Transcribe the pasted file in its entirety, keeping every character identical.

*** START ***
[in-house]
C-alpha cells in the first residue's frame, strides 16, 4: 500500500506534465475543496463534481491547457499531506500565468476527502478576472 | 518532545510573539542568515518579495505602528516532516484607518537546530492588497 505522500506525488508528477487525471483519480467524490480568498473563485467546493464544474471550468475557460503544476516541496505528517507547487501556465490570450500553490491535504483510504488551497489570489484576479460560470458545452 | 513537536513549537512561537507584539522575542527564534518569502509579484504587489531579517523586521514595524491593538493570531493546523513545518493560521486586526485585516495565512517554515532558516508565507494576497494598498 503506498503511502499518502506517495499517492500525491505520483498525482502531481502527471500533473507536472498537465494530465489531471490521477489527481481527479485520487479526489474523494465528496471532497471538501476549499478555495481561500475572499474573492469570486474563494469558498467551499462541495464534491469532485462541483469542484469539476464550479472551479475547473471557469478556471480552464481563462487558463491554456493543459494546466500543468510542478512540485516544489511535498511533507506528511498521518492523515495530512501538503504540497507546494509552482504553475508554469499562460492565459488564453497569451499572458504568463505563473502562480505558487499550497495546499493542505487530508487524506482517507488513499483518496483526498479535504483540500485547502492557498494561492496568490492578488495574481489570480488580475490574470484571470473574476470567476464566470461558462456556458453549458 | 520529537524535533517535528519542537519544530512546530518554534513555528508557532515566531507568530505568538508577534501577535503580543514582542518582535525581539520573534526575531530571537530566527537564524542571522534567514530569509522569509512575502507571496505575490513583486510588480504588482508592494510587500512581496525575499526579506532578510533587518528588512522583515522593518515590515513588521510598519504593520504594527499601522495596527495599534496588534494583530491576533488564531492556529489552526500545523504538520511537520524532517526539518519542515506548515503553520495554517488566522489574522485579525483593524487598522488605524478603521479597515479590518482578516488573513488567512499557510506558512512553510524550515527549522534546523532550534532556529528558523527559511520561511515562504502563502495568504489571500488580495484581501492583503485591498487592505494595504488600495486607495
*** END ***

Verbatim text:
[in-house]
C-alpha cells in the first residue's frame, strides 16, 4: 500500500506534465475543496463534481491547457499531506500565468476527502478576472 | 518532545510573539542568515518579495505602528516532516484607518537546530492588497 505522500506525488508528477487525471483519480467524490480568498473563485467546493464544474471550468475557460503544476516541496505528517507547487501556465490570450500553490491535504483510504488551497489570489484576479460560470458545452 | 513537536513549537512561537507584539522575542527564534518569502509579484504587489531579517523586521514595524491593538493570531493546523513545518493560521486586526485585516495565512517554515532558516508565507494576497494598498 503506498503511502499518502506517495499517492500525491505520483498525482502531481502527471500533473507536472498537465494530465489531471490521477489527481481527479485520487479526489474523494465528496471532497471538501476549499478555495481561500475572499474573492469570486474563494469558498467551499462541495464534491469532485462541483469542484469539476464550479472551479475547473471557469478556471480552464481563462487558463491554456493543459494546466500543468510542478512540485516544489511535498511533507506528511498521518492523515495530512501538503504540497507546494509552482504553475508554469499562460492565459488564453497569451499572458504568463505563473502562480505558487499550497495546499493542505487530508487524506482517507488513499483518496483526498479535504483540500485547502492557498494561492496568490492578488495574481489570480488580475490574470484571470473574476470567476464566470461558462456556458453549458 | 520529537524535533517535528519542537519544530512546530518554534513555528508557532515566531507568530505568538508577534501577535503580543514582542518582535525581539520573534526575531530571537530566527537564524542571522534567514530569509522569509512575502507571496505575490513583486510588480504588482508592494510587500512581496525575499526579506532578510533587518528588512522583515522593518515590515513588521510598519504593520504594527499601522495596527495599534496588534494583530491576533488564531492556529489552526500545523504538520511537520524532517526539518519542515506548515503553520495554517488566522489574522485579525483593524487598522488605524478603521479597515479590518482578516488573513488567512499557510506558512512553510524550515527549522534546523532550534532556529528558523527559511520561511515562504502563502495568504489571500488580495484581501492583503485591498487592505494595504488600495486607495